This week I read that the BBC had banned reporters from referring to the referendum on May 5th on the UK voting system as a chance for "reform", as "reform" implies positive change and that could upset the campaign against reforming the system. Most of the establishment in this country support the status quo, or First Past The Post (FPTP), so it says a lot about the BBC. This led me to look further into what we are being asked to do on May 5th.
We currently elect MPs to represent a constituency based purely on which candidate gets the most votes. This means that the more candidates in a constituency the fewer the number and proportion of votes needed to win the seat. Under this method it is not uncommon for MPs to win their seats with only 1 in 3 voters supporting them. My MP in the Morecambe and Lunesdale constituency was elected on just over 40% of the vote.
Under Alternative Vote an MP would need at least 50% of the votes to be elected. You can still vote for just one candidate but you can also vote in preference order. So if there are five candidates you give your first vote to your favoured candidate, second to your second and so on. Votes are then counted and the candidate with the fewest votes drops out. His second to fifth preference votes are then redistibuted. The process continues until a candidate attains 50% and is elected.
Of course the AV system is not perfect, no system of voting is, but it beats what we have at the moment. I don't intend wasting time now on other sytems of voting becase they are not what we will be asked to vote on come May 5th.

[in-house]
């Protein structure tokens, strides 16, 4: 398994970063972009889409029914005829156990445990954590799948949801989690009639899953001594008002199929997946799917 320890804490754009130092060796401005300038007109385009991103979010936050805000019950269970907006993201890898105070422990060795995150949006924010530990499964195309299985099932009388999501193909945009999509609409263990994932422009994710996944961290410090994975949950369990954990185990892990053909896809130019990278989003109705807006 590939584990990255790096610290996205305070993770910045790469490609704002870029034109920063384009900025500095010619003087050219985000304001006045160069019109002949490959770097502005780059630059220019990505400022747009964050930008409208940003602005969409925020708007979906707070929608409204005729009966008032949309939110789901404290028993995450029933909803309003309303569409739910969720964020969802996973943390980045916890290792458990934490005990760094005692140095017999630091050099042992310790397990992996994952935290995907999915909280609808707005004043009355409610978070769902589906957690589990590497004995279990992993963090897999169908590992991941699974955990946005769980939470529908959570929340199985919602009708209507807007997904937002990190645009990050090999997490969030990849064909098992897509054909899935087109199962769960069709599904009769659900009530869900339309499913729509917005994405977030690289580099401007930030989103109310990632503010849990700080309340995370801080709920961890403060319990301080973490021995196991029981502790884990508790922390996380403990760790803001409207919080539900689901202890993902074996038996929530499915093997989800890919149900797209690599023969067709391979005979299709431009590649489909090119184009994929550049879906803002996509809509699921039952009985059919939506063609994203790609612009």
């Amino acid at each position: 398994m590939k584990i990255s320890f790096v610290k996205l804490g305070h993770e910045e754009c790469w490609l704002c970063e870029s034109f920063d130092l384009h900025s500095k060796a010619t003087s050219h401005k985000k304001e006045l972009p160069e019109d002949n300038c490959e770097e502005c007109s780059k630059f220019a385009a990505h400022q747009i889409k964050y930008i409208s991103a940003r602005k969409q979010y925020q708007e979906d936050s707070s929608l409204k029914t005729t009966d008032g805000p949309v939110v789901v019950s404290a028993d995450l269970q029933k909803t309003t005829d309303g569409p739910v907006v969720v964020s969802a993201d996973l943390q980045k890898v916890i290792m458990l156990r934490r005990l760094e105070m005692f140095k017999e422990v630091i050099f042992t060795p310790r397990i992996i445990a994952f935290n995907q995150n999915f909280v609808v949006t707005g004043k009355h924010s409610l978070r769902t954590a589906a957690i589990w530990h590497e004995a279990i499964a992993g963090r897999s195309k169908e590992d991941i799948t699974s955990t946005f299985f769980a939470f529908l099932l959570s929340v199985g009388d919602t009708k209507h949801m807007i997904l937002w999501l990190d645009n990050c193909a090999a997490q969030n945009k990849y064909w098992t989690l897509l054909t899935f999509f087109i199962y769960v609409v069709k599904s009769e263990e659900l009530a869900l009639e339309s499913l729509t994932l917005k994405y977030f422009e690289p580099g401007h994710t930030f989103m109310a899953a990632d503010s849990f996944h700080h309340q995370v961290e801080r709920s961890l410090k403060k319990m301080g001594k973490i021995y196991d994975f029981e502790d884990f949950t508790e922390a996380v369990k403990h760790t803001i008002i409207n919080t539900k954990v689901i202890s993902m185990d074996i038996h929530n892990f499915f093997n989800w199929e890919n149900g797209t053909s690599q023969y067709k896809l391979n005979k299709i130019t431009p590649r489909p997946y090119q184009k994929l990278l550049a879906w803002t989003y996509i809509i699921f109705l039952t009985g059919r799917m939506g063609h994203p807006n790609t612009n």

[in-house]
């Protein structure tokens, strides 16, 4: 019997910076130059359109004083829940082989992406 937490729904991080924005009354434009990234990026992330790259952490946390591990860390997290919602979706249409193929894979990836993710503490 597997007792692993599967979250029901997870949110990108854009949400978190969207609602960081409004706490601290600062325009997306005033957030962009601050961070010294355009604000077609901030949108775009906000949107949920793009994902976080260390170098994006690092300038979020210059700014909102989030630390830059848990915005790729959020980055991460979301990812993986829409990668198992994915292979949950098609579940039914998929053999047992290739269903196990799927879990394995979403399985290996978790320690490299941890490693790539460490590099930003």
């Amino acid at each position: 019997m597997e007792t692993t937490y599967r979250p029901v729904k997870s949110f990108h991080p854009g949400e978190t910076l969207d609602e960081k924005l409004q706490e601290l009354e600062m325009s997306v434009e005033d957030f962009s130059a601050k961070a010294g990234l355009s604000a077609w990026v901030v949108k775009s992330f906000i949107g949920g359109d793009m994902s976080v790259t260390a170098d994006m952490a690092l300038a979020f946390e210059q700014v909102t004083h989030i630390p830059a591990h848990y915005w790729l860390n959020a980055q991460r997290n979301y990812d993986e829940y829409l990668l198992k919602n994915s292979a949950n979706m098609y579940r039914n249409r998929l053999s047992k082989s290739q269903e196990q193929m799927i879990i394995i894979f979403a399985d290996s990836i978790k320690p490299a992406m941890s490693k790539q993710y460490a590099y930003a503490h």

There are obvious flaws in this system. The 50% vote could easily be achieved by peoples second preference votes going to the lesser of two evils rather than going to a party they actually want to vote for. If you have Labour, Tory, Lib Dem and BNP candidates do you, instinctively a Labour voter, give your second vote, against all your instincts to the Lib Dems to try and kick the BNP. Maybe even Tory for your third vote to kick the BNP against all your beliefs?
However, with the proliferation of smaller parties, as people become disillusioned with the big three, there will be clearer, positive options for many people in most consituencies. Tory/UKIP, Labour/Green and so on, giving people more positive options than in the example above.
For what it's worth I also believe that the AV system preserves the politicians link to the electorate in a relatively small, single member constituency. Yes, theoretically modern communication systems should alleviate the need for old fashioned MPs' surgeries on a Saturday morning. But remember, modern communications are developed by geeks and their systems prove how bad many geeks are at actually communicating with other humans. Try phoning your local bank, or virtually any big business, to find out how bloody frustrating and seemingly anti-human most modern communication systems are.
A great Winston Churchill quote springs to mind: "It has been said that democracy is the worst form of government except all the others that have been tried". That could also apply to AV, but until a better system is an option I will be voting for AV on May 5th.
Visit the Yes to Fairer Votes website for more information.
In addition, thanks to Dan in the comments section, here are a couple of other useful links:
Try Voting Using AV
A worked example from Fairer Votes Edinburgh